The country’s GDP has more than doubled in the past 20 years. About 0.9% of the Islanders live in absolute poverty as of 2019 or about the same level as Spain, a developed European nation. Development, reducing health poverty and righting wrongs are very much achievable and it feels with the right push, hope for the Marshallese could be just around the corner. The difficulties that arose from nuclear radiation in the Marshall Islands can become a thing of the past and the Marshallese can work on developing their sublime islands without this plague if those proven wrongs are put right.

– William Fletcher
Photo: Flickr

South-South Cooperation
In June 2021, the United Nations High-level Committee on South-South Cooperation (BAPA+40) met for its 20th session to assess the
progress on South-South cooperation and discuss progress regarding the 2030 Sustainable Development Goals (SDGs). South-South cooperation is the technical collaboration between developing countries of the southern hemisphere or Global South to improve economic development, human rights, climate change, health and other indicators of a thriving society. The Buenos Aires Plan of Action for Promoting and Implementing Technical Collaboration Among Developing Countries (BAPA), which emerged in 1978, launched the South-South cooperation initiative and, since then, 40 additional countries have joined the effort. At the June 2021 meeting, the group discussed progress regarding the COVID-19 pandemic.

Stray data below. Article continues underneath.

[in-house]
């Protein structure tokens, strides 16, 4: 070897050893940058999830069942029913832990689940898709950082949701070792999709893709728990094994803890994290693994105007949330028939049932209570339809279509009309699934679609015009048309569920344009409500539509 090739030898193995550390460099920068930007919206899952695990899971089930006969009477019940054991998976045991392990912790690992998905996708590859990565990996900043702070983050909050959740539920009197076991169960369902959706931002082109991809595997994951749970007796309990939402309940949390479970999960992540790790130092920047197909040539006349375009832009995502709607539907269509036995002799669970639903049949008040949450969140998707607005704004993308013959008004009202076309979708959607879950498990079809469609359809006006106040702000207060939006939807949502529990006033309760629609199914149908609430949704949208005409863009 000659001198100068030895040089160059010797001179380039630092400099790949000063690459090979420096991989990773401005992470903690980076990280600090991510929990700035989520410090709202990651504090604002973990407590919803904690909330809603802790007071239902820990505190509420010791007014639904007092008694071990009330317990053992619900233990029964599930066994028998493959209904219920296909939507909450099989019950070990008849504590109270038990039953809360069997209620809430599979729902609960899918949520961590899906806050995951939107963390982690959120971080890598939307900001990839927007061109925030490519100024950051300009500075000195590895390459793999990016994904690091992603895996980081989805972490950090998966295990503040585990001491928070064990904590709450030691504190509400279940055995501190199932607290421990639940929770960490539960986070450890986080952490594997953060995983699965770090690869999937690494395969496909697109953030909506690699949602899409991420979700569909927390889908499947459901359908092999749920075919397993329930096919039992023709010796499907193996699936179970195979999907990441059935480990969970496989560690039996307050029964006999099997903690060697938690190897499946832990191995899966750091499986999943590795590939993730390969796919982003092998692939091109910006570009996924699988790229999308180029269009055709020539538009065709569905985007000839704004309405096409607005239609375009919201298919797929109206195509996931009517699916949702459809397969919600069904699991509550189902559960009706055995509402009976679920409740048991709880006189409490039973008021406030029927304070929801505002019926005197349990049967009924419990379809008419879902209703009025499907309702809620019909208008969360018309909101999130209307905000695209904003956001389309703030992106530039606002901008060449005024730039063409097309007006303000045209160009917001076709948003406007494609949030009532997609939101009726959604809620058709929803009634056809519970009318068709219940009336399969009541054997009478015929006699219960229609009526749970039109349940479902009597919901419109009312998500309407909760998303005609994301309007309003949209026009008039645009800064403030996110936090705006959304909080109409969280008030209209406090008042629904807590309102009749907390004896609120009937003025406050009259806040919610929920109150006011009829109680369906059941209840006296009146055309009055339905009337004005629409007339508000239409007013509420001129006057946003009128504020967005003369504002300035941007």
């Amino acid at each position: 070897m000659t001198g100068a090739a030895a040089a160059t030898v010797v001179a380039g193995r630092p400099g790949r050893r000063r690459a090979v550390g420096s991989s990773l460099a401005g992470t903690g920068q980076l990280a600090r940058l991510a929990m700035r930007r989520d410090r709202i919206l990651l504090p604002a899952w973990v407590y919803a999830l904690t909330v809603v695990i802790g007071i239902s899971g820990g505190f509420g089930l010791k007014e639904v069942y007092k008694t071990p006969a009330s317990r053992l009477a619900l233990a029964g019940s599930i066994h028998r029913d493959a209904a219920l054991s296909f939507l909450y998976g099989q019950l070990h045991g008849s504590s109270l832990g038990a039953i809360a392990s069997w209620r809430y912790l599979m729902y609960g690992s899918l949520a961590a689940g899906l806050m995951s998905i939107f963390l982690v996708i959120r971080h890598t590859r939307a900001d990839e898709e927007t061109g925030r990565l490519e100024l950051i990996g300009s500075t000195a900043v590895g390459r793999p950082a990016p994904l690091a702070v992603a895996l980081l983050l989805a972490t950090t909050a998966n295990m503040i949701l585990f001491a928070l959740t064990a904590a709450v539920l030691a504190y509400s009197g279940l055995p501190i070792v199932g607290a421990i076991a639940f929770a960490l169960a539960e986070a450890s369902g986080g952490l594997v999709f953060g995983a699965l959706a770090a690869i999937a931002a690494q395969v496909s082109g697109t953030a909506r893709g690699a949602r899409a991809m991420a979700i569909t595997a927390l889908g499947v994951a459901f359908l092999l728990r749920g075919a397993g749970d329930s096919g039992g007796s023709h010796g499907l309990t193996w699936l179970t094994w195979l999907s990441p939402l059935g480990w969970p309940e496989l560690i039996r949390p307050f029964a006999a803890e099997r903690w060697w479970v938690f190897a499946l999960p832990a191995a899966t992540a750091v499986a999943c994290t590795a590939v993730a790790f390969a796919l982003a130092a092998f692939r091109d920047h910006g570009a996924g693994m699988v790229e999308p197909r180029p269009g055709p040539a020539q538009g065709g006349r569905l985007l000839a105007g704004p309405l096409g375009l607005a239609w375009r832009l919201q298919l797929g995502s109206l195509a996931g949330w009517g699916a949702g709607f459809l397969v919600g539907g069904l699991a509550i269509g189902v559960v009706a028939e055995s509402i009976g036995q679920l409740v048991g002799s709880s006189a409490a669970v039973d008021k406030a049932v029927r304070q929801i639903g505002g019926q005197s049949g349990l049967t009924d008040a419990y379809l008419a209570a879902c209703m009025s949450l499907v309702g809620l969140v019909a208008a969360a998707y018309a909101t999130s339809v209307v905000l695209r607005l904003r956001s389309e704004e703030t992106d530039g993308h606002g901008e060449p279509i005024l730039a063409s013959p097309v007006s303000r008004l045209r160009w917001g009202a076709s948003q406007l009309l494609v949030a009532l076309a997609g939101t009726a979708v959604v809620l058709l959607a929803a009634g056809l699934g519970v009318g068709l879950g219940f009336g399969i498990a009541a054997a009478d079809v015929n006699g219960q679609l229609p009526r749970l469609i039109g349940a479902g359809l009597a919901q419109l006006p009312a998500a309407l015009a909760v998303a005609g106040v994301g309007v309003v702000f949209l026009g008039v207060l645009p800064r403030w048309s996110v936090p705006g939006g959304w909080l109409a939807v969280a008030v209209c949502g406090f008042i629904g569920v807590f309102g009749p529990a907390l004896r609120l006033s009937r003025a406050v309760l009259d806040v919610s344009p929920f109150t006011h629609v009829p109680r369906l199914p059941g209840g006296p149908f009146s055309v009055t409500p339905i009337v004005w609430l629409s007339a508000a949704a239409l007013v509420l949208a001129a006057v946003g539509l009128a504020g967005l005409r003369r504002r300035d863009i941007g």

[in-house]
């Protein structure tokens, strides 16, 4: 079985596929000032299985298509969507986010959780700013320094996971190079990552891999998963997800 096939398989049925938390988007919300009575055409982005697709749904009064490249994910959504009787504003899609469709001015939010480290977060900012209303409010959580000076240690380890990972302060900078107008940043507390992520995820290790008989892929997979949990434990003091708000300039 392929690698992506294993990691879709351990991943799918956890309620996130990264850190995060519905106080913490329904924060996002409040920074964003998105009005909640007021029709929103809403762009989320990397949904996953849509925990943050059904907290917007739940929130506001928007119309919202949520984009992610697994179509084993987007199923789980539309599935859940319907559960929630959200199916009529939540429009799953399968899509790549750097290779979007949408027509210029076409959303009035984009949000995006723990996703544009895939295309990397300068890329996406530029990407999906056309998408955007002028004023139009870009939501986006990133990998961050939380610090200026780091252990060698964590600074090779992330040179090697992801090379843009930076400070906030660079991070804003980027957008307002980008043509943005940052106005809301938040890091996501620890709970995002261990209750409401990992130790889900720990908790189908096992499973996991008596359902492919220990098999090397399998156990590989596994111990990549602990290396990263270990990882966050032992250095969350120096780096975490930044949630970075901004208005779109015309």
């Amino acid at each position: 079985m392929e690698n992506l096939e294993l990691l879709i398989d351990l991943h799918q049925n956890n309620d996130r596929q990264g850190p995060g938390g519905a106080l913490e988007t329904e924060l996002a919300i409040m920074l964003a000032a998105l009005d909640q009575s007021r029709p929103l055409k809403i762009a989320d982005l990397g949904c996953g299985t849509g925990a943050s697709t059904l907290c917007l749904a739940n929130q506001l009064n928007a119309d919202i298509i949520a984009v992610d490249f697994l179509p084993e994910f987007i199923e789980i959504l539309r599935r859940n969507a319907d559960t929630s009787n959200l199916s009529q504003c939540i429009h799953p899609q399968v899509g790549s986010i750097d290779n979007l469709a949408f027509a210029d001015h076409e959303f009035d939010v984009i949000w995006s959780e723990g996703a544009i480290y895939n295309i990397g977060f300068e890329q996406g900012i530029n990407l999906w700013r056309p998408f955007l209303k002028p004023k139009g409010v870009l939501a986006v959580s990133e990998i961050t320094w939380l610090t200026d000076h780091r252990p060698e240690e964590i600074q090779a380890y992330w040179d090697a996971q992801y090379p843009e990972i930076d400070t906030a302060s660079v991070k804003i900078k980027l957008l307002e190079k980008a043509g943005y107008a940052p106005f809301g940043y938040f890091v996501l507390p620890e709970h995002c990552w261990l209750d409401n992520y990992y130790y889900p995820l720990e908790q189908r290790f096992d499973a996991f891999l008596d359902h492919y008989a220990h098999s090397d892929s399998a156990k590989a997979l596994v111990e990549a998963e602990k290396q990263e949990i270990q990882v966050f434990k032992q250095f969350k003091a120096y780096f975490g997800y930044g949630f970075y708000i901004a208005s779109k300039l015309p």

Global Context and Trends

The period from 2016 to 2020 witnessed a combination of disastrous shocks and notable human progress. Between 1990 and 2016, poverty rates fell by 35%. By 2019, those living in excessive poverty (below $1.90 per day) decreased to 630 million from the 1990 figure of 2 billion. Nevertheless, by 2020, this situation had changed due to the serious effect of the COVID-19 pandemic which, up to April 2021, had resulted in more than 2.8 million deaths in the world, and also a disastrous economic impact. Experts were concerned that crises like the COVID-19 pandemic, environmental challenges and violent conflicts may negate the success in alleviating poverty over the past three decades.

Specifically, the United Nations Development Programme (UNDP) emphasized the necessity to consider human progress from a wider perspective than economics. This program, in cooperation with the University of Oxford, promoted the idea of “multidimensional poverty” as development practitioners and policymakers began tracing poverty to its origin as apparent in the different living conditions of destitute persons and communities. For example, the 2020 Global Multidimensional Poverty Index which the UNDP published, shows that 803 million multidimensionally poor persons dwell in undernourished households, 1.03 billion persons live in substandard housing and 476 million children are not receiving an education.

Developing nations also encountered multiple, interlinked climatic, financial and microeconomic challenges from 2016 to 2020. For that reason, they attempted to accelerate the attainment of the 2030 SDG goals.  They viewed the  South-South coordination as an important model for this effort.

Developing Countries: Africa